Of the 131,400 subpoenas and 49,700 warrants it received in 2011, only 965 were rejected. (For reference: AT&T had 103,200,000 customers that year. On average, that makes more than one subpoena for every thousand AT&T customers (although it's just possible that one very naughty customer got all the subpoenas.))AT&T indicated that it has a staff of 100 people dedicated full-time to dealing with such requests. Other carriers indicated that while federal law indicates that should reimburse carriers for the cost of collecting the requested user data, law enforcement agencies rarely do.
While most requests require a warrant or subpoena, there is also a class of requests that can be classed as emergency (for example, getting address for a customer calling 911 but unable to provide their location). The study also revealed another class of requests that worry privacy advocates - cell tower dumps. Instead of focusing on a particular user or phone number, a tower dump requests information from all users whose calls passes through a particular tower over some period of time. Tower dumps can include hundreds or even thousands of users, most of whom would not be the target of investigations, and whose private information would still end up in the hands of authorities.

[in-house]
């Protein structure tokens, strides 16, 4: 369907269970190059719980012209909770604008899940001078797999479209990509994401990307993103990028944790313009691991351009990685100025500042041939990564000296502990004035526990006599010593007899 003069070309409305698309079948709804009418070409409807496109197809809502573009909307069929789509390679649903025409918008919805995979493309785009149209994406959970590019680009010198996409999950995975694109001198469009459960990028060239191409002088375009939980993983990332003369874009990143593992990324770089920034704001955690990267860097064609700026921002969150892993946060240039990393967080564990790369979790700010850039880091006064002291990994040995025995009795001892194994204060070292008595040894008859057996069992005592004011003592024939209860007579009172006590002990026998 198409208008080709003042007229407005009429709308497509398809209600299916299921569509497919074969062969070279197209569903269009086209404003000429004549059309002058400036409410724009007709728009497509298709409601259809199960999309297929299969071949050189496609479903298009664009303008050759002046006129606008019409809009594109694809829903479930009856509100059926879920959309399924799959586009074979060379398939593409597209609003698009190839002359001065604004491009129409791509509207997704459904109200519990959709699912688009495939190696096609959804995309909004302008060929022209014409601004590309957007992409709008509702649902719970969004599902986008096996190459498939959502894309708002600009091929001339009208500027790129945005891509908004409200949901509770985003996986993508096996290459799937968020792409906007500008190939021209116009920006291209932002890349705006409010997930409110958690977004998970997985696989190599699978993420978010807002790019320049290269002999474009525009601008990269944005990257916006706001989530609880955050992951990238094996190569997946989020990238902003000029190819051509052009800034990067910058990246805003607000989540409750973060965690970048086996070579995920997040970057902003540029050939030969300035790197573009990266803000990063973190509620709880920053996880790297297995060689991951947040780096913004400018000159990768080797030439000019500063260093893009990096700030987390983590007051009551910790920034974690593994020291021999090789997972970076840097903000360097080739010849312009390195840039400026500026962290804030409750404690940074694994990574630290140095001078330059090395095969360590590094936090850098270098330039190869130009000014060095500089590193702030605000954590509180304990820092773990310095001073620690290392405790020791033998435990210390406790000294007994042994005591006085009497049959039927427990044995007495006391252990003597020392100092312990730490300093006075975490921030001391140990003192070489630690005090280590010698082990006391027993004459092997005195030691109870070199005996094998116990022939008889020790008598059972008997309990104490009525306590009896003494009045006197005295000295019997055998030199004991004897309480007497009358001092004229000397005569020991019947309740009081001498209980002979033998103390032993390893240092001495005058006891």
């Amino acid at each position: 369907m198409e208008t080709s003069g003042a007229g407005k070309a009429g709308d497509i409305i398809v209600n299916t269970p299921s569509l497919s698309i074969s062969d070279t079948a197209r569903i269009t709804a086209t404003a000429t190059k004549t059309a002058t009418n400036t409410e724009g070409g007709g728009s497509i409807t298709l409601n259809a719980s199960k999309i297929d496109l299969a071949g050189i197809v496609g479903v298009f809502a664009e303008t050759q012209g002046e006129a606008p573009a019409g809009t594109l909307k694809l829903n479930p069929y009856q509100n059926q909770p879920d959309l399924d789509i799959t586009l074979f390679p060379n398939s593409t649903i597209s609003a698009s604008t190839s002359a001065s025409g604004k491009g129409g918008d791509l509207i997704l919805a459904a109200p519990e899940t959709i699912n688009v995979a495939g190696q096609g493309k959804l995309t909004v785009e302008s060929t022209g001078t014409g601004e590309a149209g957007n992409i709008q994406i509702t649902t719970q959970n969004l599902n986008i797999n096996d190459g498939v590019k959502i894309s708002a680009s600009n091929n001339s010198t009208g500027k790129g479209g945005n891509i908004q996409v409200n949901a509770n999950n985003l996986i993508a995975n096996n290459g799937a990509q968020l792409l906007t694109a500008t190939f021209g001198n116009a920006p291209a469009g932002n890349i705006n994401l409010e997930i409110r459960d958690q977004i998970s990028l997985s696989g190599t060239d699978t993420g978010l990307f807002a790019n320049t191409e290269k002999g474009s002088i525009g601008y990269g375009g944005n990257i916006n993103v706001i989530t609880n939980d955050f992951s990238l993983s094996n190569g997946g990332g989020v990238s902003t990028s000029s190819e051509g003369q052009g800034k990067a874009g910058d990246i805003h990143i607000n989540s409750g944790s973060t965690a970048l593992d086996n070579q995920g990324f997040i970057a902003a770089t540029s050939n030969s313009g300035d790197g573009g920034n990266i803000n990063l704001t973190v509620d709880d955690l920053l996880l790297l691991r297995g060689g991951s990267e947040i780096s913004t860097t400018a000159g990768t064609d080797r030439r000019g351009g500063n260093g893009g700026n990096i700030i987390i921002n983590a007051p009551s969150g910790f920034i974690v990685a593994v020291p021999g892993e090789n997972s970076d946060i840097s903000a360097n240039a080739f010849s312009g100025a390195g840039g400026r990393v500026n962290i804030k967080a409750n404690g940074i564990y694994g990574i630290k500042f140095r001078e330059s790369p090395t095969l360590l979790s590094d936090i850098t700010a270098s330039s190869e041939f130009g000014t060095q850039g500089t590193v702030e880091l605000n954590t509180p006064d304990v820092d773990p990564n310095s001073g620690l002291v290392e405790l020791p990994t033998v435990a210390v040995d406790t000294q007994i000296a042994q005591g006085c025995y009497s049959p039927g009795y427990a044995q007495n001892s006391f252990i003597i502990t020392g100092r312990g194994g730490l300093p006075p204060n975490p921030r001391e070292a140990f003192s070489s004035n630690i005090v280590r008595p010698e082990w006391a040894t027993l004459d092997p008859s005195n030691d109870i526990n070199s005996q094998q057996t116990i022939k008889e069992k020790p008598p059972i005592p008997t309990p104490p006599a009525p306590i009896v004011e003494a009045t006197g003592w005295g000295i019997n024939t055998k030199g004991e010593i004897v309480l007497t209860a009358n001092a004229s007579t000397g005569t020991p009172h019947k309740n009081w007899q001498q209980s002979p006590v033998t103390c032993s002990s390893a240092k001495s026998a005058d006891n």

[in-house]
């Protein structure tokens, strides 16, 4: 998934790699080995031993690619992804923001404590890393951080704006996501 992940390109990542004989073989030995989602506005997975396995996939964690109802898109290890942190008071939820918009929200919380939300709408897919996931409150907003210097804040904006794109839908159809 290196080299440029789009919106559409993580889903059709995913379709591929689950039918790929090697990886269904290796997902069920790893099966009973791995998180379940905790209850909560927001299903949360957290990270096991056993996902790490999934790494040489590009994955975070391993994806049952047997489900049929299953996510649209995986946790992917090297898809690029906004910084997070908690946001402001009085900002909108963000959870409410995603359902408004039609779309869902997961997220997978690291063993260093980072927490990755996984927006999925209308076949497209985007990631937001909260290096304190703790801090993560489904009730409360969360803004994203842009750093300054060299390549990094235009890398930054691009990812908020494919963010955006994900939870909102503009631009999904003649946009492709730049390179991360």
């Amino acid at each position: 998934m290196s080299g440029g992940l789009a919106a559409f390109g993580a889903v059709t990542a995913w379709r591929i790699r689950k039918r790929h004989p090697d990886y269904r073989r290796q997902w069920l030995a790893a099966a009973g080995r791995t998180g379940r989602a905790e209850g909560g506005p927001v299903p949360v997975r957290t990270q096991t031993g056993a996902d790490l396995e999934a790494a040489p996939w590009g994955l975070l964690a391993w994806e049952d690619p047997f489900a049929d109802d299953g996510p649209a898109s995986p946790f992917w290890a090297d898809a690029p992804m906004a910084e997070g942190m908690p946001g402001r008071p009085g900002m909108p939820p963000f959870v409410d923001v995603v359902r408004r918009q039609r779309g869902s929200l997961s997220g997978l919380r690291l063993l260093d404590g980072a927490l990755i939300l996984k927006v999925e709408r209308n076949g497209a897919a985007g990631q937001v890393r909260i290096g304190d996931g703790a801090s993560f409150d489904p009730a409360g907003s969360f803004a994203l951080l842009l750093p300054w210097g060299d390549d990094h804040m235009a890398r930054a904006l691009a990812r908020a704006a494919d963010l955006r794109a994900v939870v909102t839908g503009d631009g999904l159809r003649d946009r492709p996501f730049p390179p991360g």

Look for this to continue to be an issue.
Sources - In First U.S. Accounting of Wireless Phone Surveillance, Carriers Reveal 1.3 Million Requests for User Data, PopSci
More Demand on Cell Carriers in Surveillance, NY Times
Congressman Markey's office has posted the Carrier responses (reports).